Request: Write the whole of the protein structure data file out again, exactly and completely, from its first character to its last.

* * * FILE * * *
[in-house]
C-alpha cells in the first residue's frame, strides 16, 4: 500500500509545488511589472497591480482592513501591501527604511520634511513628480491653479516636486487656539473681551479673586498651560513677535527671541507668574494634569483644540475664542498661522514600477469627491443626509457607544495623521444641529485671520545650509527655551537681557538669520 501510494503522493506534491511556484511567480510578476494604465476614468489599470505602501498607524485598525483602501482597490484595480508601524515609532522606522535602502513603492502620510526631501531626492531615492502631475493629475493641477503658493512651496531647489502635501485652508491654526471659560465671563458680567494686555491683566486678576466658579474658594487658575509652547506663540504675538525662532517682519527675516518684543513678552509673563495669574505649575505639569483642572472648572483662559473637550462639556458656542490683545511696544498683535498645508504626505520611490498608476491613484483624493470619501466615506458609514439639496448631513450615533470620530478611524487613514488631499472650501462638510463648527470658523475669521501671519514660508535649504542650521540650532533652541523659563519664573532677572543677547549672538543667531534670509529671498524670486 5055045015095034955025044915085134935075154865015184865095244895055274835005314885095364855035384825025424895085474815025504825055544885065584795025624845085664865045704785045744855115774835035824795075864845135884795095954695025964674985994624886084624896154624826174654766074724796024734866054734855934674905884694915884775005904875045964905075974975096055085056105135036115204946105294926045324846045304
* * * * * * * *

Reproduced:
[in-house]
C-alpha cells in the first residue's frame, strides 16, 4: 500500500509545488511589472497591480482592513501591501527604511520634511513628480491653479516636486487656539473681551479673586498651560513677535527671541507668574494634569483644540475664542498661522514600477469627491443626509457607544495623521444641529485671520545650509527655551537681557538669520 501510494503522493506534491511556484511567480510578476494604465476614468489599470505602501498607524485598525483602501482597490484595480508601524515609532522606522535602502513603492502620510526631501531626492531615492502631475493629475493641477503658493512651496531647489502635501485652508491654526471659560465671563458680567494686555491683566486678576466658579474658594487658575509652547506663540504675538525662532517682519527675516518684543513678552509673563495669574505649575505639569483642572472648572483662559473637550462639556458656542490683545511696544498683535498645508504626505520611490498608476491613484483624493470619501466615506458609514439639496448631513450615533470620530478611524487613514488631499472650501462638510463648527470658523475669521501671519514660508535649504542650521540650532533652541523659563519664573532677572543677547549672538543667531534670509529671498524670486 5055045015095034955025044915085134935075154865015184865095244895055274835005314885095364855035384825025424895085474815025504825055544885065584795025624845085664865045704785045744855115774835035824795075864845135884795095954695025964674985994624886084624896154624826174654766074724796024734866054734855934674905884694915884775005904875045964905075974975096055085056105135036115204946105294926045324846045304